The relationship between intramyocellular lipid (IMCL) and insulin resistance is quite complex and poorly understood, and the relationship between dietary fat and intramyocellular lipid is clearest in two opposing extremes: severe insulin-resistant obesity, and trained exercisers, in which latter group the accumulation of IMCL correlates with increasing insulin sensitivity.

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The relationship between intramyocellular lipid (IMCL) and insulin resistance is quite complex and poorly understood, and the relationship between dietary fat and intramyocellular lipid is clearest in two opposing extremes: severe insulin-resistant obesity, and trained exercisers, in which latter group the accumulation of IMCL correlates with increasing insulin sensitivity.

 

 

At this point, I wonder about the proposition of the vegan  cardiologists like Neil Barnard, who insist that the main mechanism underlying IR is IMCL, hence they suggest very low fat diets to reverse obesity and T2D, demonizing all kinds of vegetable oils (including EVOO).

 

According to your opinion, their suggestions are being stretched a little too far and would apply rigorously only to obese patients (the athletes not being an issue here).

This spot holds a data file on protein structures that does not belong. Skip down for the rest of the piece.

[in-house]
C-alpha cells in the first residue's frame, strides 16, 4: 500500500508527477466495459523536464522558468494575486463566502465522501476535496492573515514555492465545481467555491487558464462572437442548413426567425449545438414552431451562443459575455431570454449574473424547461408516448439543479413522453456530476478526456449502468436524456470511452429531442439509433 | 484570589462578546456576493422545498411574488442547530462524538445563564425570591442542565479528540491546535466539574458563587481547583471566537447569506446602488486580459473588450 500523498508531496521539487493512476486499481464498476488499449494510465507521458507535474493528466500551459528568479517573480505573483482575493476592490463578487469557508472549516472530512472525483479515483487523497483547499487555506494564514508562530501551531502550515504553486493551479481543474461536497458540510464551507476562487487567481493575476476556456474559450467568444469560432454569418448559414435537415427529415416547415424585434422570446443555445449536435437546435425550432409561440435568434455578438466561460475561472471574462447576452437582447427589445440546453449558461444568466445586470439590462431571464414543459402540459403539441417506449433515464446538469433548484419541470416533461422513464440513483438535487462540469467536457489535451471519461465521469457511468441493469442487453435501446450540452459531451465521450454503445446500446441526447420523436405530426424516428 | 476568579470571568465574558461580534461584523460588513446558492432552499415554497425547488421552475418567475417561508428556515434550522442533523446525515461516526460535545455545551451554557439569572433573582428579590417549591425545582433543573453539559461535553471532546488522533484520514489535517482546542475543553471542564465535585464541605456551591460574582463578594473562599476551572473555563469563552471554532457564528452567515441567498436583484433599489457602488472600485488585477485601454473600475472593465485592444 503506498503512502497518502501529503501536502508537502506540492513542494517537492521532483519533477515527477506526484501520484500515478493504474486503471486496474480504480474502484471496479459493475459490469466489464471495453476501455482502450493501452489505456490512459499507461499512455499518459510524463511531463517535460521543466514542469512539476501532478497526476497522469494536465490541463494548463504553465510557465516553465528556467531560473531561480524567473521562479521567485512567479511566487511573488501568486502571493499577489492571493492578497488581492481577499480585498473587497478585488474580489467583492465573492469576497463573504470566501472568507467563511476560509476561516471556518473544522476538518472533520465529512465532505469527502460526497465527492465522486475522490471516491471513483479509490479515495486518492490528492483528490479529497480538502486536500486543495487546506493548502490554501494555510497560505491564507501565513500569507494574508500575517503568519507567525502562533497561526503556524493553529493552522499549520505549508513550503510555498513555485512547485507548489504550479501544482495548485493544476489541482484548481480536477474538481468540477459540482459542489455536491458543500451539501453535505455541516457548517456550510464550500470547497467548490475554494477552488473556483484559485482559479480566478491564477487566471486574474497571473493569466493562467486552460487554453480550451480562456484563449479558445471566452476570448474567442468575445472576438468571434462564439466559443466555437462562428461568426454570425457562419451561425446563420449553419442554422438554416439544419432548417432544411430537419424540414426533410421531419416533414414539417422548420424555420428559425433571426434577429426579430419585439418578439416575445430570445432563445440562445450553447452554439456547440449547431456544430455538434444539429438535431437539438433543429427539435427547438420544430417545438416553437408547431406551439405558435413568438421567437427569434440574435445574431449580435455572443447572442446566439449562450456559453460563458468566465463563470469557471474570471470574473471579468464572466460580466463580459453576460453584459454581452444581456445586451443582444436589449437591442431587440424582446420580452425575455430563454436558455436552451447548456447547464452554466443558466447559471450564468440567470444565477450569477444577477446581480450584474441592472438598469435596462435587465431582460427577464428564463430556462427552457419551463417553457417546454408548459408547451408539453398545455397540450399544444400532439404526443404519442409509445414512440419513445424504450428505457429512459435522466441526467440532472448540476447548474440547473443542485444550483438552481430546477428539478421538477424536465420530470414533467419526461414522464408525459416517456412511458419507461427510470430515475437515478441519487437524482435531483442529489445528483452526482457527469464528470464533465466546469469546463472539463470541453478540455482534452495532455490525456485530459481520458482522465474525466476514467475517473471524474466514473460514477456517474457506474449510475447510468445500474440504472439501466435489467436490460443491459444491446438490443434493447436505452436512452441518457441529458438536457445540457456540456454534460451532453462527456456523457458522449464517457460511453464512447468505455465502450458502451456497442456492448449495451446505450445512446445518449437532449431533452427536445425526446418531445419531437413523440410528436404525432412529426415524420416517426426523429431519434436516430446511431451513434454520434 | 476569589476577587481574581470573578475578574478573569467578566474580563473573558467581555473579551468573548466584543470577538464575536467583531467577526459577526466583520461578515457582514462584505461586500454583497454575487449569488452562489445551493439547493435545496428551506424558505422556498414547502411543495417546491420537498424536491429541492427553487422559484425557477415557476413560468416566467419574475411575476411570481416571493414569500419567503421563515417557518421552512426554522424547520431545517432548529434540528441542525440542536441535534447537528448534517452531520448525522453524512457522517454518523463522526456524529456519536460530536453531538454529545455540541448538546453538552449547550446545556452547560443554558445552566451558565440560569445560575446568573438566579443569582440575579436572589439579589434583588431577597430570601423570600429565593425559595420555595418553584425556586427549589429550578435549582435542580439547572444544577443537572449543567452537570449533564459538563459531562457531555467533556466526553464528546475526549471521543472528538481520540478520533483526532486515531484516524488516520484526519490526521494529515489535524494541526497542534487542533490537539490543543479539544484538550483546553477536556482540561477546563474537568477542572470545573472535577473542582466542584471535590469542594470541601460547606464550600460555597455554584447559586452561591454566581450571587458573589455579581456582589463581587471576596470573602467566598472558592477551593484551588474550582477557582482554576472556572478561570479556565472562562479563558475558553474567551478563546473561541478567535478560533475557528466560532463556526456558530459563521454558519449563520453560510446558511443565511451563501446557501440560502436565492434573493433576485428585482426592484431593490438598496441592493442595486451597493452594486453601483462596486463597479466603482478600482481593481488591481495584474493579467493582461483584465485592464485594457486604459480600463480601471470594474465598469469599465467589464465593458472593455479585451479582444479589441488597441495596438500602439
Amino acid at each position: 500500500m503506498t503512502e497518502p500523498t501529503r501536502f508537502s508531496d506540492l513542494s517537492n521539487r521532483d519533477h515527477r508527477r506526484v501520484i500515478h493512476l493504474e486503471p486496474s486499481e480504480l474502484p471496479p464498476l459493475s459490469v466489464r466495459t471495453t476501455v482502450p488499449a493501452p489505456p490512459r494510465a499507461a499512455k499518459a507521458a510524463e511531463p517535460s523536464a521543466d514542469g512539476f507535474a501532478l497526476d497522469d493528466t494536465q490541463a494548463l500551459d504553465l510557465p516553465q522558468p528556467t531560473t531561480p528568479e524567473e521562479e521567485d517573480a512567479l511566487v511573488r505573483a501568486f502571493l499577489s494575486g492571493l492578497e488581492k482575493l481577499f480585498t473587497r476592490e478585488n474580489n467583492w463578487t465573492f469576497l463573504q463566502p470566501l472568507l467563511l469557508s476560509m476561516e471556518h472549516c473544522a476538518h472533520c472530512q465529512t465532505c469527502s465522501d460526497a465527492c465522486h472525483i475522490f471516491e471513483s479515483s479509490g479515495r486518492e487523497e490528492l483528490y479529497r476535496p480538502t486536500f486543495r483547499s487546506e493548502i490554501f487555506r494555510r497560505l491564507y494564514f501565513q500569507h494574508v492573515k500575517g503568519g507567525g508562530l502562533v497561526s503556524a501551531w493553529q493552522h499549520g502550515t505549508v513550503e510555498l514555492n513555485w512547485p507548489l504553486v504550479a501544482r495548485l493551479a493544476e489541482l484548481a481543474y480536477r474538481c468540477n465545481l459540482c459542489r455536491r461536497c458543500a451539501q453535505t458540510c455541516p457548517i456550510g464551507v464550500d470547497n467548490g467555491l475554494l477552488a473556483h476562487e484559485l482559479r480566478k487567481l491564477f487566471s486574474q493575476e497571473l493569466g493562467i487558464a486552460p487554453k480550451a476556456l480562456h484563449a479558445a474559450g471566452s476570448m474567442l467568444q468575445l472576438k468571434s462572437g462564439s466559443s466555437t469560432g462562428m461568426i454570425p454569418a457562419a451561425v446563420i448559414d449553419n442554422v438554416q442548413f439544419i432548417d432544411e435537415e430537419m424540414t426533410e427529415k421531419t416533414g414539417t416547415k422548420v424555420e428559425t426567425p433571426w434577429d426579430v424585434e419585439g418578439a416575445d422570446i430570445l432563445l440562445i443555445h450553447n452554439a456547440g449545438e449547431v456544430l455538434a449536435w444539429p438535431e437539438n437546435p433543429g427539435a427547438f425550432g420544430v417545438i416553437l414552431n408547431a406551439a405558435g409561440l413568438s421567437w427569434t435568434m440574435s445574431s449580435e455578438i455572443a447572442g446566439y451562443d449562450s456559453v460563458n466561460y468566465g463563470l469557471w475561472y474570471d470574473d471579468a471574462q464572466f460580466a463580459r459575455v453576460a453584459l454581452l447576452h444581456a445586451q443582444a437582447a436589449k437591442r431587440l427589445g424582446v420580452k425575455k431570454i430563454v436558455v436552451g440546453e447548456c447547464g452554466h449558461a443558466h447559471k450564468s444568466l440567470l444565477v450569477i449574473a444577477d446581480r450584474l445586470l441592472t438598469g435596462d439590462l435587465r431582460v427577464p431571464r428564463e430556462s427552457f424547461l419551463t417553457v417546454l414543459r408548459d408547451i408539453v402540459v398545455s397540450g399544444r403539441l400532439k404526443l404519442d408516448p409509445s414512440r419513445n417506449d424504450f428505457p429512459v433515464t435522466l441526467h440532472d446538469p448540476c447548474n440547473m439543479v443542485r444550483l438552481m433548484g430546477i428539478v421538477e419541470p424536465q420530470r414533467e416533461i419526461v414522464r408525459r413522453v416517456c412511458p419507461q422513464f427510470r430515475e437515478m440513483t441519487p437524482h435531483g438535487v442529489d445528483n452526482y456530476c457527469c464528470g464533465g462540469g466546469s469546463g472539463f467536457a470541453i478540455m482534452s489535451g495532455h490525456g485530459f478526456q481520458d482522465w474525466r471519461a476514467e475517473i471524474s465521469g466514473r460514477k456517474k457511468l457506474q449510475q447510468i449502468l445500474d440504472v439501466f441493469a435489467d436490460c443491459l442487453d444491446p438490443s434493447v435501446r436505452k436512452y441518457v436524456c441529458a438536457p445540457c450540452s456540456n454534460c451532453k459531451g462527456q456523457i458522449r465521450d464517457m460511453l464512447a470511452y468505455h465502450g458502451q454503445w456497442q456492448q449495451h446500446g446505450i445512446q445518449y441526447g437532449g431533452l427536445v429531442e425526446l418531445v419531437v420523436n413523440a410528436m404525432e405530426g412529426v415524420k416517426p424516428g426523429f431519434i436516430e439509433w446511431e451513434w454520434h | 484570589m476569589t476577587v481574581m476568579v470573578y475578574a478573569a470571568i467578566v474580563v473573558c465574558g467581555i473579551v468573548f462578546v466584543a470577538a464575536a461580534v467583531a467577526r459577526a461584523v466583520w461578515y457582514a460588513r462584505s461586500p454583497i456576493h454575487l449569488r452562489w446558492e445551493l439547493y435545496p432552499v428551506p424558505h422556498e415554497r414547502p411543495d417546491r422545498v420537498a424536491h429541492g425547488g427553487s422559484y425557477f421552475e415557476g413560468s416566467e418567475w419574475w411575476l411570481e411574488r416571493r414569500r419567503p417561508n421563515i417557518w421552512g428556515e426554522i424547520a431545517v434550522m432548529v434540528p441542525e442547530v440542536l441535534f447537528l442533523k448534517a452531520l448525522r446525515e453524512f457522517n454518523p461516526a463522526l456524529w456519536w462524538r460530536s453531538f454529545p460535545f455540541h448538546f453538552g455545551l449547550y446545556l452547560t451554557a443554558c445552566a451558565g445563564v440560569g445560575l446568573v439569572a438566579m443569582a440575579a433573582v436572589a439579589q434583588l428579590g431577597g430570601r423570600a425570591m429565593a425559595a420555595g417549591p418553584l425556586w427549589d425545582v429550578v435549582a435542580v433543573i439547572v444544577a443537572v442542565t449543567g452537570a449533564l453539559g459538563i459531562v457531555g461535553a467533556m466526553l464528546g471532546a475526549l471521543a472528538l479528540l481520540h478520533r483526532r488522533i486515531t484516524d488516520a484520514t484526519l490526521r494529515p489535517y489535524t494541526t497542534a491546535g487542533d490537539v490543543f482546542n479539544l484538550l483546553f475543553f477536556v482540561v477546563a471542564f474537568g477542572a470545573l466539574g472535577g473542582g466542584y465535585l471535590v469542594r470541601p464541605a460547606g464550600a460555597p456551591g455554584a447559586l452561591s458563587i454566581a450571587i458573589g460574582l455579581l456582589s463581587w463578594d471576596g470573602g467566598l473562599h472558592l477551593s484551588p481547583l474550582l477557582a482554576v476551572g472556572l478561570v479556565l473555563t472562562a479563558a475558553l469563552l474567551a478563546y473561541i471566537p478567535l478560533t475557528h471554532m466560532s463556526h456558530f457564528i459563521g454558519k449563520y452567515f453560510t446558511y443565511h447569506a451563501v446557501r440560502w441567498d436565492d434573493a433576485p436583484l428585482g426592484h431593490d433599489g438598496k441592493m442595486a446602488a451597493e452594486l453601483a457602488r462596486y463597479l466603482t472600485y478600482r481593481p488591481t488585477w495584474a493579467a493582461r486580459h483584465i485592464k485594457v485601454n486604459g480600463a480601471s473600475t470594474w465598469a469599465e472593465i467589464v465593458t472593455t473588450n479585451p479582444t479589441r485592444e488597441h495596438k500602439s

Edited by mccoy

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Guest Mike Colella

Purity issues keep coming up on this list. Consumerlabs tests many products like tea and olive oils and they take 0 advertising revenue. I think there modest fee is well worth the money. For instance California Ranch was recently rated hVing considerable polyphenol content, low rancidity and purity ( meaning its really evoo). The other factor is check the harvest dates before you buy.

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The relationship between intramyocellular lipid (IMCL) and insulin resistance is quite complex and poorly understood, and the relationship between dietary fat and intramyocellular lipid is clearest in two opposing extremes: severe insulin-resistant obesity, and trained exercisers, in which latter group the accumulation of IMCL correlates with increasing insulin sensitivity.